Michael Rodriguez has lived in Athens his whole life and is now a senior at Clarke Central High School. Rodriguez is 18, and he’s just registered to vote in his first presidential election.
“The vote, if we do not embrace it, it will be wasted,” said Rodriguez. He sees voting as a right and an important expression of free speech.
On a recent spring afternoon, Rodriquez was one of a group of Latino students walking back to campus from lunch. He’s also part of an increasingly important group of potential voters. The number of Hispanic voters has grown in Clarke County, Georgia, and in the U.S.
Hispanics now make up about 12 percent of all registered voters in the U.S., according to the Pew Research Center, but in past elections they have gone to the polls at lower rates than white or black voters.
Political experts say they will be a major force in the November election if they go to the polls on Nov. 8, and both Republicans and Democrats have been courting them.
Immigration and the economy are tops issue for Rodriguez, whose parents came to Georgia from Mexico before he was born. If the next administration restricts the number of new immigrants, he believes that will have an adverse effect on the economy because labor costs will rise.
Immigration is also a hot issue for Luke Rosario, a classmate of Rodriguez He describes himself as “half Mexican” and he strongly disagrees with Donald Trump’s ideas, which he says would keep people from becoming legal immigrants. “The fact is that they do not come to America and live for free,” Rosario said. “They come here and work hard, just like all of us every day.”
Jenny Vargas, 25, who works as an attendance clerk at Clarke Central, is a legal immigrant from Mexico. She just got her citizenship in June this year and the upcoming election will be her first time voting. Far from being a drain on public resources, she says that “immigrants are helping this country.”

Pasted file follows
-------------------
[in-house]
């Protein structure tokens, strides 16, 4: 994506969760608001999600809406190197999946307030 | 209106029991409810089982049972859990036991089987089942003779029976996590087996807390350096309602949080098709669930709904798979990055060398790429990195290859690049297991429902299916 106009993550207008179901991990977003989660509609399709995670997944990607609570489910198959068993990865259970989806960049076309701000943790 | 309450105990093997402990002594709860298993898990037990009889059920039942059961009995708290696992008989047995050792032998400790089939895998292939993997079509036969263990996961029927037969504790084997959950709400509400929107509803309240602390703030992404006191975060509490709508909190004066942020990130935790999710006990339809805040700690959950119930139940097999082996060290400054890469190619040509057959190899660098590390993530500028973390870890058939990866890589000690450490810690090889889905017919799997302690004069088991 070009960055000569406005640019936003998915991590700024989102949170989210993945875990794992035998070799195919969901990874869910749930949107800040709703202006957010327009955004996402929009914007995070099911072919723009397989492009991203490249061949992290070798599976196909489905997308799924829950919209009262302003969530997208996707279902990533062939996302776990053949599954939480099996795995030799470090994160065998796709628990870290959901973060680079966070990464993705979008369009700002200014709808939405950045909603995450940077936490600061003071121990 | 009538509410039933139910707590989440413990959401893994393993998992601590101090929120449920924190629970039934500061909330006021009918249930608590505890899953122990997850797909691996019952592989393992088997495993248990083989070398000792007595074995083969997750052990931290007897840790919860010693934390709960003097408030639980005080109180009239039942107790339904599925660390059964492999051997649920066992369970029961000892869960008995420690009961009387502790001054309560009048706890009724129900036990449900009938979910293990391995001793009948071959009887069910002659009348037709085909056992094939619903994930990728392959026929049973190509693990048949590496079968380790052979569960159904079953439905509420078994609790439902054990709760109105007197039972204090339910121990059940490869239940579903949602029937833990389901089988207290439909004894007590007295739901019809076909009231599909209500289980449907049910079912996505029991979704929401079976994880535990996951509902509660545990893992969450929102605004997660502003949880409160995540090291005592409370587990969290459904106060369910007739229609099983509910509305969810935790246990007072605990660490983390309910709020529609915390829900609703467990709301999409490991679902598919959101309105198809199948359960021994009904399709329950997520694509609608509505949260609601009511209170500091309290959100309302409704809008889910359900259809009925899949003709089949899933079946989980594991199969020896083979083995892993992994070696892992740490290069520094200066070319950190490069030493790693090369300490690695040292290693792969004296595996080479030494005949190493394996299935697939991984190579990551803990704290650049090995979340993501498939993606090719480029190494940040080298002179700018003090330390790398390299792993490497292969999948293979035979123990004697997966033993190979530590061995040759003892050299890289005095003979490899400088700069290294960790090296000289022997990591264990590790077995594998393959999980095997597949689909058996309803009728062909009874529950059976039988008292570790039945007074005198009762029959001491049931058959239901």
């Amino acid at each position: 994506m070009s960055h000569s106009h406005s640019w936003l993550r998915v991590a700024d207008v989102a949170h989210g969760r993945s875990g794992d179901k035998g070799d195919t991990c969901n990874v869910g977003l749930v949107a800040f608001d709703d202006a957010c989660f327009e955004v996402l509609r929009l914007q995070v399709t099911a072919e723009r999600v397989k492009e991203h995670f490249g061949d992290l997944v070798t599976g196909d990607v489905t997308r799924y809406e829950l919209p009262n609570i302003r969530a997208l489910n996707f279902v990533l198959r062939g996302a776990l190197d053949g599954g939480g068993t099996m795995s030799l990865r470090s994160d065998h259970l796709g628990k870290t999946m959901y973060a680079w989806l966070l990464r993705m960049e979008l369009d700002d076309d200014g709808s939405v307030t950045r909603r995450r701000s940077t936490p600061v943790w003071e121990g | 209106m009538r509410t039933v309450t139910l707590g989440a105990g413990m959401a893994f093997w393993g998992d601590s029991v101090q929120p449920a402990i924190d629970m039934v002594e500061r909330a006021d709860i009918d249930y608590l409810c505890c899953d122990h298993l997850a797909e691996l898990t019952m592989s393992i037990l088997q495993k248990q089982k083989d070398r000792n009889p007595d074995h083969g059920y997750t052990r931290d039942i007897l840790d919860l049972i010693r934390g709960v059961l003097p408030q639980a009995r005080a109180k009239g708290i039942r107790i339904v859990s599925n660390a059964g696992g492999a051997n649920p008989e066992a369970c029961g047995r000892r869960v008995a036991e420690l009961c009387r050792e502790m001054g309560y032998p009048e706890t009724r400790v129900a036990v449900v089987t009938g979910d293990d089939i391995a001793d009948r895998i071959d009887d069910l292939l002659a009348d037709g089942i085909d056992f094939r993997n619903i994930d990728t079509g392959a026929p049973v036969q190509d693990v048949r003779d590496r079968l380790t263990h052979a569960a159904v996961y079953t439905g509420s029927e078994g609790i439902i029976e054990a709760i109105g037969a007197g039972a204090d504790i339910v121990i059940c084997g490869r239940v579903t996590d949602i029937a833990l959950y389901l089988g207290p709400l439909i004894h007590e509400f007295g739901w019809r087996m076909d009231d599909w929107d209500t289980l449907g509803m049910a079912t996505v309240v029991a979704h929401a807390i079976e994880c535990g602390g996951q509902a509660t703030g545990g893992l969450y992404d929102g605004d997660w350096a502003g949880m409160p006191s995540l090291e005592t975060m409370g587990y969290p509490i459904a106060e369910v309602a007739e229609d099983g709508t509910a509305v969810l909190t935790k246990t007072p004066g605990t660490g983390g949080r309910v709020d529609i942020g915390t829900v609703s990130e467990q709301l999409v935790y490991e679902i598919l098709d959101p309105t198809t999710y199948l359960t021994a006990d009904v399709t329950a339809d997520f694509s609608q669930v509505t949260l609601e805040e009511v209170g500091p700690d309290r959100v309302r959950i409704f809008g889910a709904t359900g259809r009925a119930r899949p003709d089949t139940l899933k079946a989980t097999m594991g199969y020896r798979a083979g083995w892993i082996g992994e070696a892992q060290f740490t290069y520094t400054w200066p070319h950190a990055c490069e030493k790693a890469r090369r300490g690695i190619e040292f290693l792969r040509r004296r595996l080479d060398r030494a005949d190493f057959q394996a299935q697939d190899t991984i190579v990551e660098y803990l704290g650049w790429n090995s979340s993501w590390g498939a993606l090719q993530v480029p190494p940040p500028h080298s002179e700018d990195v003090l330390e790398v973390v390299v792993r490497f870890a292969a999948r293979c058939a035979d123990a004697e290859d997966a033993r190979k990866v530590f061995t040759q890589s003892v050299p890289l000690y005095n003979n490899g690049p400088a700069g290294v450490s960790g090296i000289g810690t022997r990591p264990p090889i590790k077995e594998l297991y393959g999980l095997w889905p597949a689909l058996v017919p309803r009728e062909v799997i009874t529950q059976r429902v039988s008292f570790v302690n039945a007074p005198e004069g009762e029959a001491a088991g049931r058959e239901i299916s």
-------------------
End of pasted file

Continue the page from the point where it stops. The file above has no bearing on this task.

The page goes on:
These young people treasure their right to cast their own vote for a presidential candidate, rather than having their parents decide.
Vargas and her mother both became U.S. citizens earlier this year, and both will vote in the upcoming presidential election. Although Vargas says her decision is entirely her own, most other Hispanics will probably vote as she does. “I am sure that our minority does not want Trump to be the president. I feel like if I can contribute to that, it will also be to my advantage,” said Vargas.
Rosario said he would also vote for Hillary Clinton on November 8. Although he and his father did not go to the polls for the Super Tuesday primary, his mother voted for Trump.
He doesn’t plan to follow his mother’s lead. Rosario says he’s done a lot of research and he’s confident about his choice. “Once you vote, that is your president, that is the person that you put into the office,” said Rosario. “It is your choice; it should be nobody else’s decision.
Alyssa Yuhouse graduated from the University of Georgia in May and now works at Clarke Central. She’s a college adviser who helps students plan for college or other post-secondary training. This is her first job.
Tax policy is her top issue, and she’s skeptical about some of Donald Trump’s promises “He tells people that he will lower taxes, but literally people cannot know whether it will pass the Congress,” she said.
Yuhouse registered to vote as an independent, but she did not vote in the March primary partly because she was busy with work, and partly because she did not think her vote would impact the final result. But she’s definitely going to the polls on Nov. 8.
Georgia residents who want to register to vote can do so before Oct. 11 by going to https://registertovote.sos.ga.gov/GAOLVR/welcometoga.do#no-back-button Absentee ballots are also available, and registered voters can vote early at selected polling places between Oct. 17 and Nov. 4.
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Fengyao Luo, a journalism graduate student studying in USA. Love reading, photography, travel. Want to see a wider world.